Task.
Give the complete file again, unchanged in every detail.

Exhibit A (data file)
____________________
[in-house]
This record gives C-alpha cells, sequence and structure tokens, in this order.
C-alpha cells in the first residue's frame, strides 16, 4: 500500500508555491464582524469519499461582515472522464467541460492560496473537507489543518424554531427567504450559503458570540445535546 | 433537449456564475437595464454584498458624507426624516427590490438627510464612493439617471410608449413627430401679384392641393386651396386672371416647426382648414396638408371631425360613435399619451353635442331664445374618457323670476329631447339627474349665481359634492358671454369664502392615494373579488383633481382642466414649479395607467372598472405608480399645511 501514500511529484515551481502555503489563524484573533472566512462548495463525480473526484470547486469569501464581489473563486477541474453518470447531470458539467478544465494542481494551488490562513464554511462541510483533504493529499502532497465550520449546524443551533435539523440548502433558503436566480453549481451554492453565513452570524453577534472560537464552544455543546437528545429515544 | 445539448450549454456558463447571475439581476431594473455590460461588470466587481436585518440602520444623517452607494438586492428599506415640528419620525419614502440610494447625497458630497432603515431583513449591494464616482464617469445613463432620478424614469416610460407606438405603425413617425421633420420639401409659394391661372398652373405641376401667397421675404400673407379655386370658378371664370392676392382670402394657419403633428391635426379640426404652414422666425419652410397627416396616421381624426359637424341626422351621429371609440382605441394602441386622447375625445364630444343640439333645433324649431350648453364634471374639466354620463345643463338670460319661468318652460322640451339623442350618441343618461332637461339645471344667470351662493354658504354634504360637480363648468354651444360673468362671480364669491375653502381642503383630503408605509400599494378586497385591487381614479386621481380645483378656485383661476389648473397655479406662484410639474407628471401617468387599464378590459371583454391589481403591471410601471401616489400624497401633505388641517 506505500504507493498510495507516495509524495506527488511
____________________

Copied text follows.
[in-house]
This record gives C-alpha cells, sequence and structure tokens, in this order.
C-alpha cells in the first residue's frame, strides 16, 4: 500500500508555491464582524469519499461582515472522464467541460492560496473537507489543518424554531427567504450559503458570540445535546 | 433537449456564475437595464454584498458624507426624516427590490438627510464612493439617471410608449413627430401679384392641393386651396386672371416647426382648414396638408371631425360613435399619451353635442331664445374618457323670476329631447339627474349665481359634492358671454369664502392615494373579488383633481382642466414649479395607467372598472405608480399645511 501514500511529484515551481502555503489563524484573533472566512462548495463525480473526484470547486469569501464581489473563486477541474453518470447531470458539467478544465494542481494551488490562513464554511462541510483533504493529499502532497465550520449546524443551533435539523440548502433558503436566480453549481451554492453565513452570524453577534472560537464552544455543546437528545429515544 | 445539448450549454456558463447571475439581476431594473455590460461588470466587481436585518440602520444623517452607494438586492428599506415640528419620525419614502440610494447625497458630497432603515431583513449591494464616482464617469445613463432620478424614469416610460407606438405603425413617425421633420420639401409659394391661372398652373405641376401667397421675404400673407379655386370658378371664370392676392382670402394657419403633428391635426379640426404652414422666425419652410397627416396616421381624426359637424341626422351621429371609440382605441394602441386622447375625445364630444343640439333645433324649431350648453364634471374639466354620463345643463338670460319661468318652460322640451339623442350618441343618461332637461339645471344667470351662493354658504354634504360637480363648468354651444360673468362671480364669491375653502381642503383630503408605509400599494378586497385591487381614479386621481380645483378656485383661476389648473397655479406662484410639474407628471401617468387599464378590459371583454391589481403591471410601471401616489400624497401633505388641517 506505500504507493498510495507516495509524495506527488511